The Galapagos Islands tend to procure images of a whole new world, replete with foreign life that counters our common understanding of organisms and their behavior in the wild. Surreal and freshly-made volcanic landscapes serve as the canvas for these species to paint over with their eccentric textures, remarkable body forms, and quirky yet almost friendly behavioral patterns. Upon reading such a description, it might come as no surprise that hundreds of thousands of visitors have come to visit the islands over the past decades in hopes of believing what their imagination has conjured up. Many of these have traveled from around the world to experience it with their own set of senses, some of them as famous as the people we’ve heard about in the news, seen in movies or read about in our history and biology classes.
Despite the prestige and fame that these people hold, the majority of them all had to abide by the strict Galapagos National Park rules after they were put in place, just like all other visitors. After all, real fame in the wilderness doesn’t exist and true beauty doesn’t seek attention.
Originally on a mission to do nothing more than delivering a message to Spain’s forces down in South America, Berlanga took an unintended detour when he came across the Galapagos Islands. His name is now recognized today as being the first to have witnessed and inadvertently discovered the Galapagos.
Stories abound of pirates that frequented the Galapagos and the ways in which these came up with ingenious methods of reaching out to their loved ones or took pit stops at many beautiful bays in Galapagos. However, Dampier fell on the darker side of Galapagos’ history when he and his crew became unfortunately aware that Galapagos tortoises made for tasty and ridiculously long-lasting meat. His crew went on to use them (in hundreds) as fresh food that required no feeding throughout their long voyages at sea.
One of the main benefactors behind our science books today. Darwin served as a human precursor to how big and important the Galapagos eventually ended up becoming on the world map. He was young and fervently curious throughout his expeditions, and would eventually come to realize many things about the Galapagos that would lead to his formulation of the Theory of Evolution.
The famous author of the story that began with the renowned lines “Call me Ishmael” traveled to the Galapagos nearly two centuries ago. It was here that he commented on the harshness of the islands and their desolate nature. The author would travel through the Galapagos on the same ship that was later attacked by a sperm whale that inspired the tale behind his famous and titular novel Moby Dick.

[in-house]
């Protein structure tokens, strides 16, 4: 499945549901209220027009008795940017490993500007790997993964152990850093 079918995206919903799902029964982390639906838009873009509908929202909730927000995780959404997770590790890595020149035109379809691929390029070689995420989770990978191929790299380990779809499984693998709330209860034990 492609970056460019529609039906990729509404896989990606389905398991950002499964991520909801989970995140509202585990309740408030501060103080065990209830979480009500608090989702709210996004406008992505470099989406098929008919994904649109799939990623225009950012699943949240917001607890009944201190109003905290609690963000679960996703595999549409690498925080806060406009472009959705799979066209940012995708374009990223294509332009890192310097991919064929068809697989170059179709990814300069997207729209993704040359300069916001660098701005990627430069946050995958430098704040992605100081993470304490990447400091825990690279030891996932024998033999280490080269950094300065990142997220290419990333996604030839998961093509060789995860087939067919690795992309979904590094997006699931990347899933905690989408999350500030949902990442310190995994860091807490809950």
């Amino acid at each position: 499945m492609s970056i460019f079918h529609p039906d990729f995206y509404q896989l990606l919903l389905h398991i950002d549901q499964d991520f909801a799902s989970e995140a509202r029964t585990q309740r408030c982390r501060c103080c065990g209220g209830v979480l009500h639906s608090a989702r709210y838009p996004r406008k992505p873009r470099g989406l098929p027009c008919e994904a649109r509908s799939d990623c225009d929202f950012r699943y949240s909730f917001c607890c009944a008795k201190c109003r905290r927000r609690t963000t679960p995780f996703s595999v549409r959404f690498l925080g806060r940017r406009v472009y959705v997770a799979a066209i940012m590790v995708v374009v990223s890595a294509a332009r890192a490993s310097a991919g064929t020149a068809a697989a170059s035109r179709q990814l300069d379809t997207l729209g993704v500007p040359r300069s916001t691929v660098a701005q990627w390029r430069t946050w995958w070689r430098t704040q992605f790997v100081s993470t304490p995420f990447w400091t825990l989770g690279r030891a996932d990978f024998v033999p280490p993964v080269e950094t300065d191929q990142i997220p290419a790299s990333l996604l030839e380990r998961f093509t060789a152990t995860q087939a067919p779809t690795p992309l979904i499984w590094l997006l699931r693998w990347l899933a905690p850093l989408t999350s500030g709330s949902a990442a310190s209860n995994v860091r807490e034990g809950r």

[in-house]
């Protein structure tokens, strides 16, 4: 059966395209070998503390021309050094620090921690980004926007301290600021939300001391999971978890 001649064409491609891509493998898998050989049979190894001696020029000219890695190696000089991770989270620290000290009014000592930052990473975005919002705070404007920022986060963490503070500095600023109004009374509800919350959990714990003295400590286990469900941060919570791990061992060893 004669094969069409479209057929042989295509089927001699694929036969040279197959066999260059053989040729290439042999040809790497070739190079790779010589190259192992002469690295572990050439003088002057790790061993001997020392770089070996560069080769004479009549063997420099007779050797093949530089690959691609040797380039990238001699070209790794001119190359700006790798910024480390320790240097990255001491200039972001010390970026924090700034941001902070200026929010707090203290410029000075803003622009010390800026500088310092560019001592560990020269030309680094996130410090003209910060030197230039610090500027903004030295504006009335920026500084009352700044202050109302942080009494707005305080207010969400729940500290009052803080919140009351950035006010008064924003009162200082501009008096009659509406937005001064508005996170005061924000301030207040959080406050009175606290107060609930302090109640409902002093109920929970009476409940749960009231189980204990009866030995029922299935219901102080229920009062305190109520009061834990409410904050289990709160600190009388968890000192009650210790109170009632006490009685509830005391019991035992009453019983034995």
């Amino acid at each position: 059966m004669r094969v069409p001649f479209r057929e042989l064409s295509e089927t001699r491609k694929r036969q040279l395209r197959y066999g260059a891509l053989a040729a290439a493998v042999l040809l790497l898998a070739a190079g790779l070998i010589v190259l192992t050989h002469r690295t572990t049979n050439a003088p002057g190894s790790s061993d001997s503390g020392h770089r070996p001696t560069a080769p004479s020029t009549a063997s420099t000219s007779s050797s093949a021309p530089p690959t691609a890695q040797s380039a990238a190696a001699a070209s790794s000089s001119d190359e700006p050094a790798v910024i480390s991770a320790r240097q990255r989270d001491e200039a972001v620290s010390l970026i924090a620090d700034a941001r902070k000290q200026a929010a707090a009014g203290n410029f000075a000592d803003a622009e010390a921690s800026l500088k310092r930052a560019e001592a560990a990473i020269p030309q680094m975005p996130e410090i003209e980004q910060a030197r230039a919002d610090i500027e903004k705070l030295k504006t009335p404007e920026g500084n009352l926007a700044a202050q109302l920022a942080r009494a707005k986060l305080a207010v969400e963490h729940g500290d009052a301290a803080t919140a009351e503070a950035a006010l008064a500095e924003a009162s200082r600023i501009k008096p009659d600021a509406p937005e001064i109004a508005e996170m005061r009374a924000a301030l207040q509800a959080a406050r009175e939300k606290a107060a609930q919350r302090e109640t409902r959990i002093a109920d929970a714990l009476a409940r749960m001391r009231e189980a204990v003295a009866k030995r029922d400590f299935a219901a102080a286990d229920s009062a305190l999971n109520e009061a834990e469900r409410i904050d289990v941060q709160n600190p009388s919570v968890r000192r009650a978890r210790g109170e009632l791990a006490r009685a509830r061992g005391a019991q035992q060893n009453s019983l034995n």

Beautiful actress Bo Derek checked out the Galapagos back in 2007, falling in love with the sea lions and archipelago that served as their home. After learning that some of the animals throughout the island were being hunted for their fins and meat, she joined forces with actor Jackie Chan to help raise awareness in Asia about the importance of these creatures, and help protect their special lives.
After coming to the archipelago with his family, famous actor Richard Gere came away so moved by the experience that he was led to speak out in favor of conservation efforts throughout the world.
While filming on-location for the epic movie Master and Commander (2003), Russel Crowe and co-star Paul Bettany got a chance to experience the archipelago first-hand while dressed up and acting as shipmates on a British vessel that sails through the archipelago during the Napoleonic Wars.
Royalty arrived in Galapagos and managed to walk in the steps of his own grandfather Phillip’s (aka. Duke of Edinburgh) footprints who had come to Genovesa back in 1960. Prince Phillip even had a series of steps named after him on the island (now a visitor site).
This handful of celebs came and visited the Galapagos as part of a group effort to participate in a conservation conference that was hosted in Ecuador. Leonardo DiCaprio would go on to offer assistance in helping the Yasuni Nature reserve in Ecuador’s Amazon region.